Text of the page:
Joe Hockey recently released a report into age discrimination in the workplace. According to the report, “Different people experience age discrimination in different ways. Women are more likely to be perceived as having outdated skills, slow to learning new things, or more likely to perform unsatisfactorily in their job. Women are also more likely than men to report that the most recent episode of discrimination affected their self-esteem or mental health, or caused them stress.” So is offering financial incentives for employers to employ older workers going to make any difference? If these findings are correct, it would seem to me that the problem is more to do with people’s attitudes about themselves and others.
Over the years many of my clients have been older workers. They have recognised that their age could potentially be a barrier to employment – but I have also noticed is that they have made a conscious decision to get whatever help and advice they need to give themselves the best opportunity to overcome these barriers and succeed in this sphere of life.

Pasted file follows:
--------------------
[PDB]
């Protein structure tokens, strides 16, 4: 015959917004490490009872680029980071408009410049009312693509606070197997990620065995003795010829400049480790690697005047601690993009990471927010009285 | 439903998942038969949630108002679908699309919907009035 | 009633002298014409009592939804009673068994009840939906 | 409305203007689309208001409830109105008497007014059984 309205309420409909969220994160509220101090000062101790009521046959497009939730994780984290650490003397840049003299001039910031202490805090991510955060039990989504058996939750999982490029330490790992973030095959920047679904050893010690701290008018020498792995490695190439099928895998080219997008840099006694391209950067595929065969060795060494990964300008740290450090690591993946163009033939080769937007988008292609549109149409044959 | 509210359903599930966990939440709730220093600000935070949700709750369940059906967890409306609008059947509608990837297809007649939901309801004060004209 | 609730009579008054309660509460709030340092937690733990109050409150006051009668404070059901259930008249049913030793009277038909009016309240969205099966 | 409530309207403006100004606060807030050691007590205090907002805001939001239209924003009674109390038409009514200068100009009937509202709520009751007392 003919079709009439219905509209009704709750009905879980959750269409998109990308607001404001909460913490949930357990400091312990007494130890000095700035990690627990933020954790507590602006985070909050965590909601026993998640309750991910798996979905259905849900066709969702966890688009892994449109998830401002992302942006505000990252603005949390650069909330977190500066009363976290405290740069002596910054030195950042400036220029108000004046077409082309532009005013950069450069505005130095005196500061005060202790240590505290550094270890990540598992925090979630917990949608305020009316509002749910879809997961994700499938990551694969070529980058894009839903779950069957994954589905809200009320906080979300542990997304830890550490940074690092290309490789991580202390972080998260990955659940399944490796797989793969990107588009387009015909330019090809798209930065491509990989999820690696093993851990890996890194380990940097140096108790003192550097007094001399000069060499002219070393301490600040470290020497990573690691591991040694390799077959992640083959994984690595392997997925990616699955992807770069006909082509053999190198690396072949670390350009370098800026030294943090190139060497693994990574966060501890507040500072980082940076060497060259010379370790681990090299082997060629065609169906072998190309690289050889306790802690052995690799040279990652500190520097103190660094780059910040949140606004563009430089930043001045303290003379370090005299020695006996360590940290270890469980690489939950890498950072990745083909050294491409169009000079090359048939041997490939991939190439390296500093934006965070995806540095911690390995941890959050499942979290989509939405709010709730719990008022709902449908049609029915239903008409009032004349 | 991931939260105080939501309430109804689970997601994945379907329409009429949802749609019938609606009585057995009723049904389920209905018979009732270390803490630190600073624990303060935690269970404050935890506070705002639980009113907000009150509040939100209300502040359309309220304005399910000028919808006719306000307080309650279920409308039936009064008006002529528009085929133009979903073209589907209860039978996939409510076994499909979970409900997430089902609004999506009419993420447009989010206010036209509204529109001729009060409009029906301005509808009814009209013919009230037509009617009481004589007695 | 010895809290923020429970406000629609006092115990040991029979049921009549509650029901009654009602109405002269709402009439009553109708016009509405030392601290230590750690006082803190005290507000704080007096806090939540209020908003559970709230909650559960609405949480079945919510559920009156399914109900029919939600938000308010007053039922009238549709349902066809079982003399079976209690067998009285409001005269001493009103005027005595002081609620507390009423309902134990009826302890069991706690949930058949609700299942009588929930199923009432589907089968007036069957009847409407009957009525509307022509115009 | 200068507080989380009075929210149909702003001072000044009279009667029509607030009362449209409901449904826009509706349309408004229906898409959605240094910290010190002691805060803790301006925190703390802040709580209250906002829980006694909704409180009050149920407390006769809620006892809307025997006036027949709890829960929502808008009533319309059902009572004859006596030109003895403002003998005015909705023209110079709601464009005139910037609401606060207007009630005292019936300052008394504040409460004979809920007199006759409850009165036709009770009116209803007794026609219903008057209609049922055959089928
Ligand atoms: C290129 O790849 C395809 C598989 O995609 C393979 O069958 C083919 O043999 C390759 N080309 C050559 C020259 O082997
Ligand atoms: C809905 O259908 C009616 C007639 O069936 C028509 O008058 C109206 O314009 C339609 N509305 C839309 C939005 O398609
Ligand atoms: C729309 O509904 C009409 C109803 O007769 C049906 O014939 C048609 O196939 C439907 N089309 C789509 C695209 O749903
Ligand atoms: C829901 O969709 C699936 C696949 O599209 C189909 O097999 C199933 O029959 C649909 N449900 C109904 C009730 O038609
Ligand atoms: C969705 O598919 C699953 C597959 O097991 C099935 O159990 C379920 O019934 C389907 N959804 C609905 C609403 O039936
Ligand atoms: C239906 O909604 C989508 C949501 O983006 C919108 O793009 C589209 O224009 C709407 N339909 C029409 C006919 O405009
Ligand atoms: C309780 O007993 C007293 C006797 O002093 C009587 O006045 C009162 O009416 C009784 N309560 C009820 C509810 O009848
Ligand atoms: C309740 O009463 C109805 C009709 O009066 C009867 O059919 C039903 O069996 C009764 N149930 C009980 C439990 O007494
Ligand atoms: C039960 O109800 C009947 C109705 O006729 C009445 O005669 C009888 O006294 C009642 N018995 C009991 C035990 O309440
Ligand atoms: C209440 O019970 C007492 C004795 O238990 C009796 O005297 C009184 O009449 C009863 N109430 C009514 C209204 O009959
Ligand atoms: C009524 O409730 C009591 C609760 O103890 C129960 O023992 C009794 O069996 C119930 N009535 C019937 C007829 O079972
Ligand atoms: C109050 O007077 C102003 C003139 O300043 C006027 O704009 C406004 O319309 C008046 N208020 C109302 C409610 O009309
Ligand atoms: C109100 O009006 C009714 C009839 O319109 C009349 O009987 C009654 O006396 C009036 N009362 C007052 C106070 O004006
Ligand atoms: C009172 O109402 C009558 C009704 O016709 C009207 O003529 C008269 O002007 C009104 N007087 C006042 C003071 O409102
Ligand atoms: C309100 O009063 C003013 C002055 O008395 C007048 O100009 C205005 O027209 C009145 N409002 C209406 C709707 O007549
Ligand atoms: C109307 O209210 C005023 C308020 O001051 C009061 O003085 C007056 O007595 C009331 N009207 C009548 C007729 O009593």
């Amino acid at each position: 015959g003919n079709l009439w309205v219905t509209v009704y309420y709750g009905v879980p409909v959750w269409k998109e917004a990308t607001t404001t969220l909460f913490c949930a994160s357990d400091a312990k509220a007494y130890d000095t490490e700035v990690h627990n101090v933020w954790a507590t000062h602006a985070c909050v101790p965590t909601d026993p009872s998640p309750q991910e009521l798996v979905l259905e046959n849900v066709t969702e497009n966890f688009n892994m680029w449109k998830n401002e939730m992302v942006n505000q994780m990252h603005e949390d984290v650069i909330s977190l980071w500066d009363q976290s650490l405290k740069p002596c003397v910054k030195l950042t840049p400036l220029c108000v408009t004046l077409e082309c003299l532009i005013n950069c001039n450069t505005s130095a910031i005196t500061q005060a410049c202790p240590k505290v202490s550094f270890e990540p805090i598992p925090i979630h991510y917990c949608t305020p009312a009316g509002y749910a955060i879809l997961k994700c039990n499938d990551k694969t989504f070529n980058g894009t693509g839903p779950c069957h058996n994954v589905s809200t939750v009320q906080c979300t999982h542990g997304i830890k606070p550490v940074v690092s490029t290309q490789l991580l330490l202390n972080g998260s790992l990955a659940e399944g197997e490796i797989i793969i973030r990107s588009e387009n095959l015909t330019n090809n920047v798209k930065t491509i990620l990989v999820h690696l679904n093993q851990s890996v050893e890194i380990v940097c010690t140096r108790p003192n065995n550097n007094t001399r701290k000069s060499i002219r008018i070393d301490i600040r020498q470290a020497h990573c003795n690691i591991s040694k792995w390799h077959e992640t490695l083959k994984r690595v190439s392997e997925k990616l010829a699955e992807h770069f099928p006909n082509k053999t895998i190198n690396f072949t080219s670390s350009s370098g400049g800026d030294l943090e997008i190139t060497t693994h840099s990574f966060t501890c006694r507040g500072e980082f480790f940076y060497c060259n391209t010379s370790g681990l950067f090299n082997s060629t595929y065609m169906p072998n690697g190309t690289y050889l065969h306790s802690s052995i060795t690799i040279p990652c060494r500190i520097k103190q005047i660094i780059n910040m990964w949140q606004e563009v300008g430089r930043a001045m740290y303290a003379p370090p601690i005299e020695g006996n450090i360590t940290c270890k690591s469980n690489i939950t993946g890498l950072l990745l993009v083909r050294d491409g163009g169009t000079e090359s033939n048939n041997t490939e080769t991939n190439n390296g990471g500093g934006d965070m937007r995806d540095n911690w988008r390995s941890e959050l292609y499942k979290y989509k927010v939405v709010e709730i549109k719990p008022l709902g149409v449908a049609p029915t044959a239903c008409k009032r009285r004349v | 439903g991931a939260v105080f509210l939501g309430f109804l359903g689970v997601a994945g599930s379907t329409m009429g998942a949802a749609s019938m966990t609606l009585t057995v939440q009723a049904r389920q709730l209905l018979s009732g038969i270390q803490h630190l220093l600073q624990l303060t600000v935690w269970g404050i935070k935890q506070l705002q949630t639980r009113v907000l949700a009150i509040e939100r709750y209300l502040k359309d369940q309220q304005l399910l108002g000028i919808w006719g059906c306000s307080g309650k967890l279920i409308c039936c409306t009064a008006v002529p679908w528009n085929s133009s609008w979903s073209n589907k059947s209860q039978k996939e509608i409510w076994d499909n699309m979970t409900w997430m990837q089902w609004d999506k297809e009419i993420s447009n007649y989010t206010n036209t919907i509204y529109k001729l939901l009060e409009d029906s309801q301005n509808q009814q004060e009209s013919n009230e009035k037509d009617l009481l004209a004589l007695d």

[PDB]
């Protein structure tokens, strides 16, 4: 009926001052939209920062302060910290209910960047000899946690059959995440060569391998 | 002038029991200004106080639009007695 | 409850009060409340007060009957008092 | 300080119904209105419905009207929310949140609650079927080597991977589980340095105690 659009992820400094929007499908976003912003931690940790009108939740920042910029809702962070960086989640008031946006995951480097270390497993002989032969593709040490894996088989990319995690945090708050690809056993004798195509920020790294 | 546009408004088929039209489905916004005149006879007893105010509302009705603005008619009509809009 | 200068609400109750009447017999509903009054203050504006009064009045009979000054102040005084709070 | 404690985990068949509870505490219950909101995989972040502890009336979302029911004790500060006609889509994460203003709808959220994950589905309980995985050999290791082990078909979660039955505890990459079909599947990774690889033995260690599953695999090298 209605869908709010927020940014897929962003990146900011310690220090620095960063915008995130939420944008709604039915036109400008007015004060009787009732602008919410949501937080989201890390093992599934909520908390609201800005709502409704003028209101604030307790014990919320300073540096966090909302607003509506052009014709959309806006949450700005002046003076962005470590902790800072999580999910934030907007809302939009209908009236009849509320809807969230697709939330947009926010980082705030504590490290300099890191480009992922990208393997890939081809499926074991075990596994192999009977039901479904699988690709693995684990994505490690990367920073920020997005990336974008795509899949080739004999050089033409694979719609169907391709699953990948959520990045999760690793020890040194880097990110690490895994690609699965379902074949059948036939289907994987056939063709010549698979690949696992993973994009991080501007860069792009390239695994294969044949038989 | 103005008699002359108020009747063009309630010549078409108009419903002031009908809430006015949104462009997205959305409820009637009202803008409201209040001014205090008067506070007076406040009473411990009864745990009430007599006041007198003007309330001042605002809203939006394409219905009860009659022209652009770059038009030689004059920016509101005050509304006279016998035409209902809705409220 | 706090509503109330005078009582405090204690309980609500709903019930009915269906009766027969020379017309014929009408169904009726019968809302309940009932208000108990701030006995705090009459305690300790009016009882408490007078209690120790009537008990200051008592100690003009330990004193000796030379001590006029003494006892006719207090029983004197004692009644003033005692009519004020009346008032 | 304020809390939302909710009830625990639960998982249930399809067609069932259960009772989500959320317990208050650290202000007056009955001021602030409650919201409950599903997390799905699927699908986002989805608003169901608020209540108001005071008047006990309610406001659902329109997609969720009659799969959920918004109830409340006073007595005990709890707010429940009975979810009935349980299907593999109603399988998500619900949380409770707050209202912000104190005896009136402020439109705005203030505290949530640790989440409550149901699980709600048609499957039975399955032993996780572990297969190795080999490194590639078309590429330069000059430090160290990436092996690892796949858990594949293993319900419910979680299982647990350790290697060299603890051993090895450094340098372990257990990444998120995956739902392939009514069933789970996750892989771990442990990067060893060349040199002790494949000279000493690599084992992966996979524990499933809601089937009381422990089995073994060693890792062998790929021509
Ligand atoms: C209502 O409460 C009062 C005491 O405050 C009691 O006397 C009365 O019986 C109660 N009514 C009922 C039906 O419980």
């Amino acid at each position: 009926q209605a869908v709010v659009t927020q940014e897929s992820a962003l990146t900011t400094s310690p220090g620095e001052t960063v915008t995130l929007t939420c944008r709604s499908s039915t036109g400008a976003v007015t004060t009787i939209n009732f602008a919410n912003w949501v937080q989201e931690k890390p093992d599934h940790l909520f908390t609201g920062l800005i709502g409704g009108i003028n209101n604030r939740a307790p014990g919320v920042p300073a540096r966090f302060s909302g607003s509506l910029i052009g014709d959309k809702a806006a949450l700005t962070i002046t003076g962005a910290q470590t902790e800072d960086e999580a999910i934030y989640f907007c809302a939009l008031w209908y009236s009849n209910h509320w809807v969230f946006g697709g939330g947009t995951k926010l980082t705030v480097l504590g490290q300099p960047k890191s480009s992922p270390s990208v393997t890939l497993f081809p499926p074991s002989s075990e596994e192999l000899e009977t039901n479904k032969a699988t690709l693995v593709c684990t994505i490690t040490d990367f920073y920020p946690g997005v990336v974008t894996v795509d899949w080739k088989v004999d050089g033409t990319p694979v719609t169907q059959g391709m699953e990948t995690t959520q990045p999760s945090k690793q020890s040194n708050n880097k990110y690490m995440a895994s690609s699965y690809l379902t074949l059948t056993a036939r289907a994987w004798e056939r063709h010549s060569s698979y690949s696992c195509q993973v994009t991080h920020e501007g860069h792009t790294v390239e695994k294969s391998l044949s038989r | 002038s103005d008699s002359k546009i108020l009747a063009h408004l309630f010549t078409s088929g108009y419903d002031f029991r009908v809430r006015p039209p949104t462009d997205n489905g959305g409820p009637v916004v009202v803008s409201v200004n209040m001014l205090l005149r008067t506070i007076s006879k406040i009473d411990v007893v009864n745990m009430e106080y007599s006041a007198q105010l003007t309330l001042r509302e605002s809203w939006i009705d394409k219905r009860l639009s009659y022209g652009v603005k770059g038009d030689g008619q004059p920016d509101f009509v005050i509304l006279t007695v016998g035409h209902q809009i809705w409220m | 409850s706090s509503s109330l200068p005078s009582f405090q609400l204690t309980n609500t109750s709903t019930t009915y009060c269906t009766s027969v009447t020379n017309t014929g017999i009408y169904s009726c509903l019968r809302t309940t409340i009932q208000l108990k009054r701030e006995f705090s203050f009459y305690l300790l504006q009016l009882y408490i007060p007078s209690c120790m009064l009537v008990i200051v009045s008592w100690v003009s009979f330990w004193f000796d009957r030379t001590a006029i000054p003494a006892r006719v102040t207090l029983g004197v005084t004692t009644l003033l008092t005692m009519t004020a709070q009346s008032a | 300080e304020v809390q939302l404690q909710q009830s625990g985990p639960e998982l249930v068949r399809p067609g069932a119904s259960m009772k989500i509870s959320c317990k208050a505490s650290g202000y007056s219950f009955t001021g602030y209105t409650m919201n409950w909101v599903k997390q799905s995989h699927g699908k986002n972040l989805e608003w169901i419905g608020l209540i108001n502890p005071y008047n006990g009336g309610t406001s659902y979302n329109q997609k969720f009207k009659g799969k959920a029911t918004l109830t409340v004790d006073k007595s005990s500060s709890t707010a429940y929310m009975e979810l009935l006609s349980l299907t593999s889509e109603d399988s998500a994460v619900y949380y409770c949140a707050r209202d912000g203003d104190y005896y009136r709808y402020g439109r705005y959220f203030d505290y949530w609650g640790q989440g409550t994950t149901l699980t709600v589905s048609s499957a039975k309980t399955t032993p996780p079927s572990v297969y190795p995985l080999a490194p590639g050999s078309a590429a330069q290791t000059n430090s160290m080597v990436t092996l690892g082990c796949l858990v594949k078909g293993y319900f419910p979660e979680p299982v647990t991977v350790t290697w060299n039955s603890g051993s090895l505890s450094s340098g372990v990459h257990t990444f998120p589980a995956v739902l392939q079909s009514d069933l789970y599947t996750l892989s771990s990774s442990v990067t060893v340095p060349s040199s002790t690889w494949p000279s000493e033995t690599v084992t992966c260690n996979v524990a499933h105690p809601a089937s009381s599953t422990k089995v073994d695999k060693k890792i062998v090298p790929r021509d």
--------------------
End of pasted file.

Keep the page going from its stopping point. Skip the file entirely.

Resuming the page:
Have you noticed that so often we get what we expect? Are you someone who expects to miss out on a job because of your age, or someone full to the brim with self-belief, expecting to compete equally with the “young ones”? Whichever one you choose, that is most likely what you will get. Your perspective is so important – being a glass half full person rather than someone who sees the glass half empty.
So as an older person looking for work, how do you prepare yourself to be successful? A positive attitude is key, and so is being willing to learn and apply new technologies and skills. A willingness to employ older people has more to do with changing individual and community attitudes, but unfortunately this cannot be achieved by offering financial incentives to employers. Food for thought…